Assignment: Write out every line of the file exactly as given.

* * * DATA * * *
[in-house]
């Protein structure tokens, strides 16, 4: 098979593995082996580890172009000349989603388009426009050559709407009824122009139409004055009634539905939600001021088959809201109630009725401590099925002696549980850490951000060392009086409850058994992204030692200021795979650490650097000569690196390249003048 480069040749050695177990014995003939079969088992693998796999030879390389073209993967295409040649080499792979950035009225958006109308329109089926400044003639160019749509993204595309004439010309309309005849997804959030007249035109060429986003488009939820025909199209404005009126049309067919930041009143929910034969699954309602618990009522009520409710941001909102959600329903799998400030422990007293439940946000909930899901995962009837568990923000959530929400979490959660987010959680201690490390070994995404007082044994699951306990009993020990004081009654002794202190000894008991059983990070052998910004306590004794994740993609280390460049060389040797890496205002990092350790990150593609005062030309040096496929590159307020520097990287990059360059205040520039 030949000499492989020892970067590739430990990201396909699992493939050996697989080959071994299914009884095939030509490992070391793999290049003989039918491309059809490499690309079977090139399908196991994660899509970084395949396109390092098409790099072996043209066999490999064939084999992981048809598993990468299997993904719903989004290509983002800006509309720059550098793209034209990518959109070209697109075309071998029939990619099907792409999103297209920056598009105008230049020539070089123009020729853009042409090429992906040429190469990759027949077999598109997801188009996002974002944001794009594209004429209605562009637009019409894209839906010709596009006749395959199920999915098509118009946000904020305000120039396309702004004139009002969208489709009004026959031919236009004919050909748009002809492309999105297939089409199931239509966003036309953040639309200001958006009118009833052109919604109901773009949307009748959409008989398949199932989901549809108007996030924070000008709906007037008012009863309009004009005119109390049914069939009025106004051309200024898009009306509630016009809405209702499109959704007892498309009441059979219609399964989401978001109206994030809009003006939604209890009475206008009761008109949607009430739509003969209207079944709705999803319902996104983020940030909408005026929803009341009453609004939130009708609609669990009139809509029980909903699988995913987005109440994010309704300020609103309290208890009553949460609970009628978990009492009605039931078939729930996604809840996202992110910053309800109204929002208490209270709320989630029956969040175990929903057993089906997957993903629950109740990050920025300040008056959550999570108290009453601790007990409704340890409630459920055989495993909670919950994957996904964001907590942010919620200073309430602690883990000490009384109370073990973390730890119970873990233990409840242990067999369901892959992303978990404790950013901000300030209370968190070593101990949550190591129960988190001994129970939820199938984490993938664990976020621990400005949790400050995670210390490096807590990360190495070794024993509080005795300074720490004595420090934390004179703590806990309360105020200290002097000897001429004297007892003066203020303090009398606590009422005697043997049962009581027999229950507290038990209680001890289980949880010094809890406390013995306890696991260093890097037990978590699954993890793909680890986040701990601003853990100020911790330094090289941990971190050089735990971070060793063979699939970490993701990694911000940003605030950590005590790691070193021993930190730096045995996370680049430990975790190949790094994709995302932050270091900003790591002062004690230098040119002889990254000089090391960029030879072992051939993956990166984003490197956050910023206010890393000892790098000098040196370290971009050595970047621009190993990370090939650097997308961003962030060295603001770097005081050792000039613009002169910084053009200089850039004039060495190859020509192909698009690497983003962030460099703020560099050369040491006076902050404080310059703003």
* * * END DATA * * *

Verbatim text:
[in-house]
């Protein structure tokens, strides 16, 4: 098979593995082996580890172009000349989603388009426009050559709407009824122009139409004055009634539905939600001021088959809201109630009725401590099925002696549980850490951000060392009086409850058994992204030692200021795979650490650097000569690196390249003048 480069040749050695177990014995003939079969088992693998796999030879390389073209993967295409040649080499792979950035009225958006109308329109089926400044003639160019749509993204595309004439010309309309005849997804959030007249035109060429986003488009939820025909199209404005009126049309067919930041009143929910034969699954309602618990009522009520409710941001909102959600329903799998400030422990007293439940946000909930899901995962009837568990923000959530929400979490959660987010959680201690490390070994995404007082044994699951306990009993020990004081009654002794202190000894008991059983990070052998910004306590004794994740993609280390460049060389040797890496205002990092350790990150593609005062030309040096496929590159307020520097990287990059360059205040520039 030949000499492989020892970067590739430990990201396909699992493939050996697989080959071994299914009884095939030509490992070391793999290049003989039918491309059809490499690309079977090139399908196991994660899509970084395949396109390092098409790099072996043209066999490999064939084999992981048809598993990468299997993904719903989004290509983002800006509309720059550098793209034209990518959109070209697109075309071998029939990619099907792409999103297209920056598009105008230049020539070089123009020729853009042409090429992906040429190469990759027949077999598109997801188009996002974002944001794009594209004429209605562009637009019409894209839906010709596009006749395959199920999915098509118009946000904020305000120039396309702004004139009002969208489709009004026959031919236009004919050909748009002809492309999105297939089409199931239509966003036309953040639309200001958006009118009833052109919604109901773009949307009748959409008989398949199932989901549809108007996030924070000008709906007037008012009863309009004009005119109390049914069939009025106004051309200024898009009306509630016009809405209702499109959704007892498309009441059979219609399964989401978001109206994030809009003006939604209890009475206008009761008109949607009430739509003969209207079944709705999803319902996104983020940030909408005026929803009341009453609004939130009708609609669990009139809509029980909903699988995913987005109440994010309704300020609103309290208890009553949460609970009628978990009492009605039931078939729930996604809840996202992110910053309800109204929002208490209270709320989630029956969040175990929903057993089906997957993903629950109740990050920025300040008056959550999570108290009453601790007990409704340890409630459920055989495993909670919950994957996904964001907590942010919620200073309430602690883990000490009384109370073990973390730890119970873990233990409840242990067999369901892959992303978990404790950013901000300030209370968190070593101990949550190591129960988190001994129970939820199938984490993938664990976020621990400005949790400050995670210390490096807590990360190495070794024993509080005795300074720490004595420090934390004179703590806990309360105020200290002097000897001429004297007892003066203020303090009398606590009422005697043997049962009581027999229950507290038990209680001890289980949880010094809890406390013995306890696991260093890097037990978590699954993890793909680890986040701990601003853990100020911790330094090289941990971190050089735990971070060793063979699939970490993701990694911000940003605030950590005590790691070193021993930190730096045995996370680049430990975790190949790094994709995302932050270091900003790591002062004690230098040119002889990254000089090391960029030879072992051939993956990166984003490197956050910023206010890393000892790098000098040196370290971009050595970047621009190993990370090939650097997308961003962030060295603001770097005081050792000039613009002169910084053009200089850039004039060495190859020509192909698009690497983003962030460099703020560099050369040491006076902050404080310059703003």